Gas tank liners

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Steveskates
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Gas tank liners

Post by Steveskates »

So... I hesitate to post so soon after so many people were so helpful and spent so much time responding to my questions about the Amal carburetor. (A lot of so’s in that sentence...) But... I was curious, do any of y’all have a liner in your gas tank? Like POR 15 or anything like that? My tank has some surface rust inside... not too bad, but I wasn’t sure if the best move was to put some nuts and bolts in and shake it up, or to line it at some point... it’s okay for the time being, but I was just curious if y’all run into the same issue.
eebtr7
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Re: Gas tank liners

Post by eebtr7 »

Given the tank is not leaking, the old tried & true rinsing with loose nuts & bolts has been done in the past. Then after a thorough rinsing, applying a tank liner can be done. I did this on a 1970 Triumph 500cc twin in 1982, then sold the machine a few years later before the tank liner deteriorated.

I am also concerned with saving what appears to be the original paint on the tank, as well as the fenders and sidecovers. The hi-violet paint is very expensive as well as being hard to match. Then there is the current trend in relishing the patina of the past for the sake of originality.

Finally, stories abound of the nightmares of various tank liner coatings flaking off from exposure to modern alcohol laced fuels.

Perhaps it may be possible to attempt pressure washing the tank interior as best as practible.
Steveskates
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Re: Gas tank liners

Post by Steveskates »

Thanks- I’m surely going to hang on to this bike forever. I’m also sure that I don’t want to deal with failing tank liners... maybe just the old nuts and bolts trick and then fill her back up with gas. Thanks eebtr7
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Re: Gas tank liners

Post by mlb50 »

I would avoid putting a liner solution if the tank only has light rust. I have seen several liners peel off and turn into jellyfish blocking the fuel tap etc'. Absolute nightmare to clear out.
With light rusting, I remove the fuel taps first. Block the tap holes, you can even use duct tape. I use a handful of very small nuts and screws with a mild solution of rust and scale remover. Here we have CLR which is very effective. Refit the tank cap, shake it all about for a couple of minutes. Drain and rinse with water and then rinse again with a pint or so of mentholated spirits coz it blends with water and then air dry or blow dry.

Clean the mesh filter on the fuel taps, blow dry. Refit with a new fibre or copper washer. Fill the tank with the best fuel you can get , i.e. 98 RON preferably with zero ethanol.
B50 @ 10:1 - what's a leg between friends?
Steveskates
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Re: Gas tank liners

Post by Steveskates »

Thanks! I’ll give it a whirl! I don’t want it to get worse, but I guess it probably can’t- since it’s under gasoline... still, I’ll try at some point soon. Just topped off, so it’ll be a minute before I am ready to pull the tank off. Thanks again!
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SteveS
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Re: Gas tank liners

Post by SteveS »

Hi Steve

As others have said, avoid tank liners until/unless they are absolutely necessary
Steve Sewell
Jeff K
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Re: Gas tank liners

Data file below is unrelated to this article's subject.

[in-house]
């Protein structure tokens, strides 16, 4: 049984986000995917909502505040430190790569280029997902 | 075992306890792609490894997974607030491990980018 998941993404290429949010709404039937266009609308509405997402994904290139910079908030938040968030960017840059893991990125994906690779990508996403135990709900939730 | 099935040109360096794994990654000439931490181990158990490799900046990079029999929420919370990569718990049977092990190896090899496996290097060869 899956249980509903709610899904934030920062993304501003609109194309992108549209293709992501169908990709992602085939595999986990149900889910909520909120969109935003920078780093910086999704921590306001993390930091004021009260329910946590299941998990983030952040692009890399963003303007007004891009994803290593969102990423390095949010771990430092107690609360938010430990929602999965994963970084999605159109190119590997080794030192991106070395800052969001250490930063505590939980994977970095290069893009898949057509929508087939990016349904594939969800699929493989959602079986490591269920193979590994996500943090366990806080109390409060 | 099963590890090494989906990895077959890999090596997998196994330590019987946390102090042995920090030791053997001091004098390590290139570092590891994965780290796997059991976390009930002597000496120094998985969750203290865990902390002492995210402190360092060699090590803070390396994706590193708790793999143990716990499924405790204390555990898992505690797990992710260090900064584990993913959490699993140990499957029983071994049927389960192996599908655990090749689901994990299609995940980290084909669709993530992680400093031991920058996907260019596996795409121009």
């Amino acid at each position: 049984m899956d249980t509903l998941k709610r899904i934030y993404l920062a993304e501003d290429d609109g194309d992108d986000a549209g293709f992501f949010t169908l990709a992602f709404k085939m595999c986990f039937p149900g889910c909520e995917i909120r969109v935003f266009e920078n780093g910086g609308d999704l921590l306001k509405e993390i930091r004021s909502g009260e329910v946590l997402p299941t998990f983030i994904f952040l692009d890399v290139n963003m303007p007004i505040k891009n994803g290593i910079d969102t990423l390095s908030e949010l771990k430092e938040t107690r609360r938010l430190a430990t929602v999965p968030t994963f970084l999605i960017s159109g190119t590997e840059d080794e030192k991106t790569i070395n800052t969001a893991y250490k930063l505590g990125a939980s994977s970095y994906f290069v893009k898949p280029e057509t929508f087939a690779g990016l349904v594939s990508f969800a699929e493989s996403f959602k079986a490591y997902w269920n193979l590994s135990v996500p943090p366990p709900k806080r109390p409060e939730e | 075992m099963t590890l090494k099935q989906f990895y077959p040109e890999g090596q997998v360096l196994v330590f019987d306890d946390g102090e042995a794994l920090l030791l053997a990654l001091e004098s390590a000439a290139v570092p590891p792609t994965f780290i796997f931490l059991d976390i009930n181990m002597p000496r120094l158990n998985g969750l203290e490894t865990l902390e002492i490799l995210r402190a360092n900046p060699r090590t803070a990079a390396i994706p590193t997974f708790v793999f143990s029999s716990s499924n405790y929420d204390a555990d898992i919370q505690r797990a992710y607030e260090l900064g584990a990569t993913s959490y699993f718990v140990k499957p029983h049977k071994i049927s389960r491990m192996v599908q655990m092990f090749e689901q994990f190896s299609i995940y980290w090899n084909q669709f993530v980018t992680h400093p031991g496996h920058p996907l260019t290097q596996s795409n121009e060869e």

Post by Jeff K »

If you do use a tank liner kit, be sure that it is a new one and that it is rated for todays Gas/Ethanol mix. The old liner kits will dissolve and turn to goo with todays gas.
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Steveskates
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Re: Gas tank liners

Post by Steveskates »

Thanks again everyone. I will definitely try to forgo the sealer. A good cleaning may be all she needs! Thanks again-
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Grouty
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Re: Gas tank liners

Post by Grouty »

Steve,
My last rusty tank was sorted by removing the petcock and taping over the hole. A load of old nuts and shake for a while. Empty and fill with a mix of molasses and water. I bought a gallon of Mollases from our local farm shop very cheap. Mixed 10:1 with water and stirred. Fill the tank and put the cap on. Give it a shake every day. A week should do it, but I left it for two. Empty contents out and rinse with some old two stroke mix (diesel will do). Mine is still like new inside after 10 years.
Trouble is I reckon it will take me another 500 years to use up the molasses I have left.
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Re: Gas tank liners

Post by Steveskates »

So, my concern is keeping the original paint. I think the paint looks great, but the next post will show the inside of the tank...
Attachments
Original paint
Original paint
Original paint
Original paint
Last edited by Steveskates on Sat Apr 10, 2021 3:52 pm, edited 3 times in total.
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Re: Gas tank liners

Post by Steveskates »

But here is the inside... It might be too far gone for just a nuts and bolts sloshing around inside rescue... I was thinking about trying Evaporust- and some nuts and bolts, but I have read that it will likely just rust again... there is a guy who seals them professionally with something similar to por15 but he says better- but I’m still not sure what to do. I am worried if I don’t seal it, I could eventually have holes and the paint would be lost!
(You can see some scraped off rust from around 5-6 years ago when I got the bike and tried to shove something in to scrape it off)
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Rust inside
Rust inside
eebtr7
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Re: Gas tank liners

Post by eebtr7 »

Ummmm, this doesn't look like the rust down here in South Texas. Am I missing something? Our Lone Star State rust is all orangey-reddish and crusty/flaky. (And, it tastes good, too! Well, actually it doesn't, but I couldn't resist the temptation to throw the wisecrack into the conversation.)